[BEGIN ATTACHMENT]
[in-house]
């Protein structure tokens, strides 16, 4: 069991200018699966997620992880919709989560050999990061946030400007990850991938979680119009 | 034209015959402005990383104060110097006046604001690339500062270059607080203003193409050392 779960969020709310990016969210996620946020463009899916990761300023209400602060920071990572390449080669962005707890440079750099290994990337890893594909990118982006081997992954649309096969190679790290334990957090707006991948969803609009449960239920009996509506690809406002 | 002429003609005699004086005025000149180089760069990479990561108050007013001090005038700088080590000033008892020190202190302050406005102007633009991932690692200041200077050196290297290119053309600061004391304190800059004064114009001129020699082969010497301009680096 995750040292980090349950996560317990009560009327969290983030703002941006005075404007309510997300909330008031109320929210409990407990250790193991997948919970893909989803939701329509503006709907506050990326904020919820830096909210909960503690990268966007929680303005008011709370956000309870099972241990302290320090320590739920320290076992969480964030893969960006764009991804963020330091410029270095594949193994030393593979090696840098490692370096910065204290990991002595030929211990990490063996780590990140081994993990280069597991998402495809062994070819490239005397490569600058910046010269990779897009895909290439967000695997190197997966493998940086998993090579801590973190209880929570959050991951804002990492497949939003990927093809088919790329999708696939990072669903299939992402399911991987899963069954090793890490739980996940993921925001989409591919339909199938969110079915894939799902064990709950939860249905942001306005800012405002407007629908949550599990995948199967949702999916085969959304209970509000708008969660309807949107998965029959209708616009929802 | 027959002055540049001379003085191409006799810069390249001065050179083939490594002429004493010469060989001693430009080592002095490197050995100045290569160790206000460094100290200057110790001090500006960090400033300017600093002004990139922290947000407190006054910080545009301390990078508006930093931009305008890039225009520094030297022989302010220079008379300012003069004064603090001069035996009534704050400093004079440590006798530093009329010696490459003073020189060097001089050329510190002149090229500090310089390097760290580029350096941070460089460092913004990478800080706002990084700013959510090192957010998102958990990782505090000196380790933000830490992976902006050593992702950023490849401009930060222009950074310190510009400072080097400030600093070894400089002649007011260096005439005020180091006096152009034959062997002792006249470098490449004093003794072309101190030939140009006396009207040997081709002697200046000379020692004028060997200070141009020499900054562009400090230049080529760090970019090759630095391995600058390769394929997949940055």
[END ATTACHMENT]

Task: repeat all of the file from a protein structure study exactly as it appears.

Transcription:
[in-house]
């Protein structure tokens, strides 16, 4: 069991200018699966997620992880919709989560050999990061946030400007990850991938979680119009 | 034209015959402005990383104060110097006046604001690339500062270059607080203003193409050392 779960969020709310990016969210996620946020463009899916990761300023209400602060920071990572390449080669962005707890440079750099290994990337890893594909990118982006081997992954649309096969190679790290334990957090707006991948969803609009449960239920009996509506690809406002 | 002429003609005699004086005025000149180089760069990479990561108050007013001090005038700088080590000033008892020190202190302050406005102007633009991932690692200041200077050196290297290119053309600061004391304190800059004064114009001129020699082969010497301009680096 995750040292980090349950996560317990009560009327969290983030703002941006005075404007309510997300909330008031109320929210409990407990250790193991997948919970893909989803939701329509503006709907506050990326904020919820830096909210909960503690990268966007929680303005008011709370956000309870099972241990302290320090320590739920320290076992969480964030893969960006764009991804963020330091410029270095594949193994030393593979090696840098490692370096910065204290990991002595030929211990990490063996780590990140081994993990280069597991998402495809062994070819490239005397490569600058910046010269990779897009895909290439967000695997190197997966493998940086998993090579801590973190209880929570959050991951804002990492497949939003990927093809088919790329999708696939990072669903299939992402399911991987899963069954090793890490739980996940993921925001989409591919339909199938969110079915894939799902064990709950939860249905942001306005800012405002407007629908949550599990995948199967949702999916085969959304209970509000708008969660309807949107998965029959209708616009929802 | 027959002055540049001379003085191409006799810069390249001065050179083939490594002429004493010469060989001693430009080592002095490197050995100045290569160790206000460094100290200057110790001090500006960090400033300017600093002004990139922290947000407190006054910080545009301390990078508006930093931009305008890039225009520094030297022989302010220079008379300012003069004064603090001069035996009534704050400093004079440590006798530093009329010696490459003073020189060097001089050329510190002149090229500090310089390097760290580029350096941070460089460092913004990478800080706002990084700013959510090192957010998102958990990782505090000196380790933000830490992976902006050593992702950023490849401009930060222009950074310190510009400072080097400030600093070894400089002649007011260096005439005020180091006096152009034959062997002792006249470098490449004093003794072309101190030939140009006396009207040997081709002697200046000379020692004028060997200070141009020499900054562009400090230049080529760090970019090759630095391995600058390769394929997949940055």